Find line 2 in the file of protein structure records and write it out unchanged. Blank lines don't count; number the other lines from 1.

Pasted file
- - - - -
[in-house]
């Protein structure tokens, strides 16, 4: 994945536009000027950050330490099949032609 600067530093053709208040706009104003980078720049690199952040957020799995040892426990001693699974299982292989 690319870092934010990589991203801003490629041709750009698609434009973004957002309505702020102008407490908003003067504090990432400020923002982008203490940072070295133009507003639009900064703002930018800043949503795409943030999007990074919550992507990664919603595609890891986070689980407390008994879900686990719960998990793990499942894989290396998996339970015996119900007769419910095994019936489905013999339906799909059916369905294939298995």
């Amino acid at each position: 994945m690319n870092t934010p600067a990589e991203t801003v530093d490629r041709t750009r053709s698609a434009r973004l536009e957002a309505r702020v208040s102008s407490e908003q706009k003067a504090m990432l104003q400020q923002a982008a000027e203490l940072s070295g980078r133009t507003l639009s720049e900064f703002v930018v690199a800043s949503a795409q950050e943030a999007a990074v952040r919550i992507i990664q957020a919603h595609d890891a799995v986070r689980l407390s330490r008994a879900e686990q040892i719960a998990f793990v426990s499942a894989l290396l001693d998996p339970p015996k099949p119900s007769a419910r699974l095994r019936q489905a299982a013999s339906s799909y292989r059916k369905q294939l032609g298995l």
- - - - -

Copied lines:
């Protein structure tokens, strides 16, 4: 994945536009000027950050330490099949032609 600067530093053709208040706009104003980078720049690199952040957020799995040892426990001693699974299982292989 690319870092934010990589991203801003490629041709750009698609434009973004957002309505702020102008407490908003003067504090990432400020923002982008203490940072070295133009507003639009900064703002930018800043949503795409943030999007990074919550992507990664919603595609890891986070689980407390008994879900686990719960998990793990499942894989290396998996339970015996119900007769419910095994019936489905013999339906799909059916369905294939298995």